The benefits of music lessons

On a Sunday evening in mid-June, about 40 violin students, some as young as 4, crowded onto a stage in a St. Petersburg hotel.

While most had never before played together, they launched into “Musette in D,” a teacher leading them through Bach’s sweet, slow amble. With the notes rising and falling during the “Play-In” — the traditional beginning to summer camp for Suzuki students across the country — the Hilton ballroom normally reserved for conventioneers blossomed into a meadow, with 40 little wildflowers swaying in the breeze.

“I’ve been doing them since I was three and it never, ever gets less magical,” Aileen Robertson, a University of Miami Frost School of Music graduate and Suzuki teacher, later said. “It never looses its awesomeness.”

Clearly, music in the hands of children can swell our hearts. But more and more, research tells us it can do something else, too: nurture their brains.

In recent years, studies have directly linked learning music to improved cognitive powers, higher verbal ability, sharper reading skills and better school performance. One study even argued that music training can raise children’s IQs. Yet around the nation, music education is on the decline. A 2011 National Endowment for the Arts report found that childhood music education had dropped dramatically, by nearly 30 percent, between 1982 and 2008.

But to argue that music is disappearing would be wrong, said UM associate professor Carlos R. Abril, the director of undergraduate music education.

“This narrative that we hear often in the popular media — that the arts are in a state of decline, that needs to be teased out further,” he said. “The arts are thriving. Here in Miami, we see what’s going on in Wynwood. People are finding ways to make art. So the narrative comes from decidedly high culture, from classical music and museum attendance.”

When public schools first began teaching music in Boston in 1838, composer and teacher Lowell Mason argued that students needed to understand music so they could sing in church. In a monolithic society, everyone agreed. But by the mid 1900s, educators were beginning to worry.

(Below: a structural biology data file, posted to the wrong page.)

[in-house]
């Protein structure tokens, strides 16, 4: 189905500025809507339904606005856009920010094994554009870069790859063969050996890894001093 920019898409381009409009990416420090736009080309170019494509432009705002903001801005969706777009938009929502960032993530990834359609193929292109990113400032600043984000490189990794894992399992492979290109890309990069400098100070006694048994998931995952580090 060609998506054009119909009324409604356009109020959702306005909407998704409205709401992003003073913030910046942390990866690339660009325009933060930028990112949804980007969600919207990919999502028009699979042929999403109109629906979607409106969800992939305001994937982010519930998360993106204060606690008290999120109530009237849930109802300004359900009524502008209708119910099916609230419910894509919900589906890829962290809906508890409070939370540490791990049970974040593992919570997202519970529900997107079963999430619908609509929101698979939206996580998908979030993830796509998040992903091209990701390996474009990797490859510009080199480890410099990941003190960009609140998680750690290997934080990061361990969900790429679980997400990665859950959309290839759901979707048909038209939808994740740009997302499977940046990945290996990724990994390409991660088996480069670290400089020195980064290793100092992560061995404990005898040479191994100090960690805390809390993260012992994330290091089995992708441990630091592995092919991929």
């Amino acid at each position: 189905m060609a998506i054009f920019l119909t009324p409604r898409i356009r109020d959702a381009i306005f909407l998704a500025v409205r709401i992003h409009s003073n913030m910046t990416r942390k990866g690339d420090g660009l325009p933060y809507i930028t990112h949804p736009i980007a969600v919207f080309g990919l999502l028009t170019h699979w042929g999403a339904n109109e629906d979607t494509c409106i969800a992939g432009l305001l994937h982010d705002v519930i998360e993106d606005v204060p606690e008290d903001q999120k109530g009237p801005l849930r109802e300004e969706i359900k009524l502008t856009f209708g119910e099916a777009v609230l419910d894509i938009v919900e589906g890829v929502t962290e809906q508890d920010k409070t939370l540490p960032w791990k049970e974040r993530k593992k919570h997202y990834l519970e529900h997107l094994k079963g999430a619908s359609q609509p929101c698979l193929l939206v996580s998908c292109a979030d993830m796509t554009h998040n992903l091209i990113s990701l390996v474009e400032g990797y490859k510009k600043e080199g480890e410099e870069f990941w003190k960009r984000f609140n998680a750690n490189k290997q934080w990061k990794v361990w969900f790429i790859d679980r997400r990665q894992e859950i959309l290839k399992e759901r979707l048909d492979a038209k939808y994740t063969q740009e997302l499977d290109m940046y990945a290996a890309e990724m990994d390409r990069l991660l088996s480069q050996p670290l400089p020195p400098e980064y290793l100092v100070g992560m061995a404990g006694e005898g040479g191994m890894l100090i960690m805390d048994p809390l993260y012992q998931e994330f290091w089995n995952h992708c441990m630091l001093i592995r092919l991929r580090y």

“In the ‘60s, my dad remembers going to a meeting about ‘what are we going to do, we don’t have any string players and our orchestras are all going to fall apart.’ It was an emergency meeting,” said Carrie Reuning-Hummel, a lecturer at Ithaca College and author of Time to Practice: A Companion for Parents, whose father, Sanford Reuning, helped create the Suzuki Association of the Americas.

Shinichi Suzuki’s method was first introduced to the United States in a 1964 Philadelphia concert. Suzuki believed that music, viewed as a language and not an inherent talent, could be taught to anyone, including very young children.

In the years since, researchers have compiled a growing body of evidence validating these larger effects of music. More recent studies have allowed researchers to pinpoint exactly what music does to the brain.

Last year, Northwestern University researchers recorded the auditory brainstem responses of college students. Those who had early childhood music education had better responses to complex sounds, suggesting that musical training can affect the brain long after people stop playing.

In 2011, Canadian researchers studied 48 children between ages 4-6. Half were given music training that concentrated on rhythm, pitch, melody, voice and basic concept. The other half took part in a visual-arts program. While the children in the visual-arts program showed no increase in verbal or spatial skills, 90 percent of the music students showed increased verbal intelligence.

That said, finding the right kind of early music training can be daunting for parents.

So when should a child start?

Reuning-Hummel suggests taking children to concerts and playing music for them very early, “so you’re able to add music to their lives before everything else under the sun enters the cacophony.”

For young children, it’s important to find suitable instruments, some of which can be made small to fit them, including most of the stringed instruments like the violin and guitar or the flute.

But, Reuning-Hummel adds, “in truth I would chose the [teacher] over the instrument because the child can always switch or add [instruments], but that personality is so key in keeping their interest.”

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